- DIGNITY AND RESPECT — I am still a person, so don't patronise me. Respect and empathy are important to everyone. If I act differently it may be because I am having difficulty communicating or because of my disease.
- DON'T QUESTION MY DIAGNOSIS — The symptoms of dementia are not always obvious. Listen to me and don't minimise my feelings.
- DISTRACTIONS CAUSE DISRUPTIONS — Less noise and fewer distractions, such as bright lights, will help me to focus.
- BE PATIENT AND UNDERSTANDING — Sometimes it takes a little longer for me to process information and znd the right answer. Don't rush me. Allow me time to speak.
- BREAK IT DOWN — Providing information in smaller chunks will really help me.
- SIGNAGE — Please use clear and simple signage.
Last year he traveled to Geneva to sit on the World Dementia Council, which met with representatives from 24 countries.
"The message from all of the countries was very constant, very similar: that they are all facing the same kind of potential economic crisis," Petersen said.
Petersen's Australian visit -- which consists of a whirlwind five day speaking tour -- is part of Alzheimer's Australia's Dementia Awareness Month, held annually throughout September.
Alzheimer's Australia National CEO Maree McCabe told The Huffington Post Australia the impact of the disease on the lives of Australians can no longer be ignored.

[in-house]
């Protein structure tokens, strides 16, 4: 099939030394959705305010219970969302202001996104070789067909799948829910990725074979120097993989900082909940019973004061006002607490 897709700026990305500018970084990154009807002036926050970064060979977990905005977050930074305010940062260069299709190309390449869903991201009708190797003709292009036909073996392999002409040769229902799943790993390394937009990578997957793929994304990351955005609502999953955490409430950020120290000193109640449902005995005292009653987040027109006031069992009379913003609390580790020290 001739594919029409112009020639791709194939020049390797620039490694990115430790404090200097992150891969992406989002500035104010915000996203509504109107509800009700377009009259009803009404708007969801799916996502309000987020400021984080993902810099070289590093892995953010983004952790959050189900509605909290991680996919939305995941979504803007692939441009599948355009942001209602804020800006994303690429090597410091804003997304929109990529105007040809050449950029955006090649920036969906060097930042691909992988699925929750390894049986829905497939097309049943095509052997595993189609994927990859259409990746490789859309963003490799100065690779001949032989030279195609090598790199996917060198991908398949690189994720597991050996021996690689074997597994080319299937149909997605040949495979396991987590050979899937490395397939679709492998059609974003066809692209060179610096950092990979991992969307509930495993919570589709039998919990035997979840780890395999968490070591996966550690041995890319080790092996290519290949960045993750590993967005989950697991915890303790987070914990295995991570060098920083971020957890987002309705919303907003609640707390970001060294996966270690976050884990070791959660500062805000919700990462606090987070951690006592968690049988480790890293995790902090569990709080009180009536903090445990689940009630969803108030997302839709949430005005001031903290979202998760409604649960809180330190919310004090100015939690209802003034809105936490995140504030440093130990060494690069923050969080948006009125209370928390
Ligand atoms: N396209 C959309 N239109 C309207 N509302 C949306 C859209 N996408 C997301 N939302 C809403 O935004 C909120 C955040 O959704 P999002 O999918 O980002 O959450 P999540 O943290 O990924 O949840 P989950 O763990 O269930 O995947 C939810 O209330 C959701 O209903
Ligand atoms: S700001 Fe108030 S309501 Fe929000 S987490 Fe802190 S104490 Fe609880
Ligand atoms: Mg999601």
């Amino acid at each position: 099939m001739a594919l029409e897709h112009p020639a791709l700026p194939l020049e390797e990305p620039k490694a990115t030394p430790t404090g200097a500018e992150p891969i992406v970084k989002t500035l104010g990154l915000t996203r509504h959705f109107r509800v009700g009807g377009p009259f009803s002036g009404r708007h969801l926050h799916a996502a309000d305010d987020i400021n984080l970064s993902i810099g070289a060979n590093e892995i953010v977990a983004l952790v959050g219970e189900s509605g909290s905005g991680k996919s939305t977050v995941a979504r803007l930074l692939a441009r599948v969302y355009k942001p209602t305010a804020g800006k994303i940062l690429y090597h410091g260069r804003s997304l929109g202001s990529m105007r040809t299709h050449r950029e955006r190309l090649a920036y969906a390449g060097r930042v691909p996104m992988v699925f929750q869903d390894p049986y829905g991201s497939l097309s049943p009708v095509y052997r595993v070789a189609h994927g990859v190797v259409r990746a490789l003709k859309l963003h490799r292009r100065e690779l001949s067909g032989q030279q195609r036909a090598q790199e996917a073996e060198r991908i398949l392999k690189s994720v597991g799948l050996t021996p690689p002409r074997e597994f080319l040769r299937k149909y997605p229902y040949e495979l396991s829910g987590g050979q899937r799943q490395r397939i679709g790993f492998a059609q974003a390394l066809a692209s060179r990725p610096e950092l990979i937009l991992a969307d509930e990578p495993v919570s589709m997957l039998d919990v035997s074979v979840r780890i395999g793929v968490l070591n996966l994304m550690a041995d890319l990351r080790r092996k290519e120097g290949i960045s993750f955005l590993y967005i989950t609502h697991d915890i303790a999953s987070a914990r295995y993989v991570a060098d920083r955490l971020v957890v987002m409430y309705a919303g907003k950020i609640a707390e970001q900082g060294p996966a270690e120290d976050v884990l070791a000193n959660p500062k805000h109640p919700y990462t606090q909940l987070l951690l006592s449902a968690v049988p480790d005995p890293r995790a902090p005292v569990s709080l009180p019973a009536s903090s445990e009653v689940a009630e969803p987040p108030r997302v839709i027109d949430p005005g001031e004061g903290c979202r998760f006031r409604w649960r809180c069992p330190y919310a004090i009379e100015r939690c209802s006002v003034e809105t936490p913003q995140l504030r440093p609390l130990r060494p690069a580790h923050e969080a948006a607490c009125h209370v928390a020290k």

Associate Professor Michael Woodward explains dementia. Source: Alzheimer's Australia.
"We don't have a national strategy," McCabe told HuffPost Australia.
"We have a framework that was developed last year, but unfortunately it has not come with any funding. It's very difficult to implement without funding.
"We need a national dementia strategy, and for that strategy to be effective it needs to come with funding."
McCabe said it can take up to three years for somebody living with dementia to get a diagnosis, and up to seven years for a diagnosis for younger-onset dementia.
"The impact of that is significant, and there are some treatments that work in the early stages. Getting in early is important."
A recent study by Alzheimer's Australia showed people with dementia are almost twice as likely to have high rates of loneliness compared to the general public, while people with dementia and carers are significantly more lonely than the general public.
The survey of more than 1,500 people, including people with dementia, carers and members of the general public also found that people with dementia report significantly fewer relationships than carers, who in turn have significantly fewer relationships than the general public.
This was mainly due to friendships falling away, often leading to the experience of being socially isolated, the report found.
People with dementia are more than twice as likely not to see any friends when compared with carers and the general public, and were more than three times as likely not to have a confidant
They were almost three times as likely not to have a friend to call on for help when compared with the general public.